# Twists of rational points

Let $X$ be a "nice" algebraic curve over some field $K$, say characteristic zero.

The twists of $X$, i.e., the curves $Y$ over $K$ such that $X_{\overline K} \cong Y_{\overline K}$, are in bijection with the continuous cohomology pointed set $$H^1(\mathrm{Gal}(\overline{K}/K),X).$$

I was just wondering about an analogous question for "sections" of curves.

Now, let $x\in X(K)$. Define a twist of $x$ to be a point $y\in X(K)$ such that $x_{\overline K}$ is "isomorphic" to $y_{\overline K}$. (I don't know if it makes sense to talk about "isomorphic" sections. But what I mean is that there is an automorphism $\sigma$ of $\overline K$ such that $x_{\overline K}\circ \sigma = y_{\overline K}$.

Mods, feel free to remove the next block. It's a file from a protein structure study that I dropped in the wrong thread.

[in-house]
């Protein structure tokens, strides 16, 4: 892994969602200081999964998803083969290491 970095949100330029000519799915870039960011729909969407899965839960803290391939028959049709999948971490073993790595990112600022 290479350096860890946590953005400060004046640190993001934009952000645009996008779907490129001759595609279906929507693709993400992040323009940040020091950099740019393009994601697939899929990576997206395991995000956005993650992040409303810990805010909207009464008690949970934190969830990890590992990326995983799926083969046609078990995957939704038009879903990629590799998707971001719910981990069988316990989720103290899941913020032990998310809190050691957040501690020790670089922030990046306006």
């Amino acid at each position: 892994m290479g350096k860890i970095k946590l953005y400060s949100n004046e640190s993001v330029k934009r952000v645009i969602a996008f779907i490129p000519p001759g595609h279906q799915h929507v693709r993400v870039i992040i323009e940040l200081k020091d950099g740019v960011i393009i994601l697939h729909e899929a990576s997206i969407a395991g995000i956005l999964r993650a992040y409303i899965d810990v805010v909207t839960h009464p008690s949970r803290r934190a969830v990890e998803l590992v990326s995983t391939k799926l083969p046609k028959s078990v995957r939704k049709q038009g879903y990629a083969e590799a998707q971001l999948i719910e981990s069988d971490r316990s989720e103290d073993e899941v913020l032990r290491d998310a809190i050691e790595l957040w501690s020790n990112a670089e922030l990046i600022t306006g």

Q1. Are twists of $x$ in bijection with some "cohomology set"?

Q2. Do there even exist any non-trivial twists of $x$? I get a feeling that $x_{\overline K}\circ \sigma$ always descends to $x$ forcing $x=y$.

Galois acts trivially on $x$ if $x \in X(K)$. (Concretely, a quasiprojective curve is defined over $K$ if and only if you can find equations over $K$ for it, and the Galois action just acts coordinatewise on solutions to those equations, so that the action is trivial on $K$-points.) So the definition of twist already implies there aren't any.
You might wonder if two $K$-point in projective space (of any dimension) could become the same over a common field extension (the point being that their coordinates could differ by a scalar) it's an exercise in Chapter I or II of Silverman to show that this can't happen, and one does use a bijection with a cohomology group - one which is known by Hilbert 90 to be zero - to show it.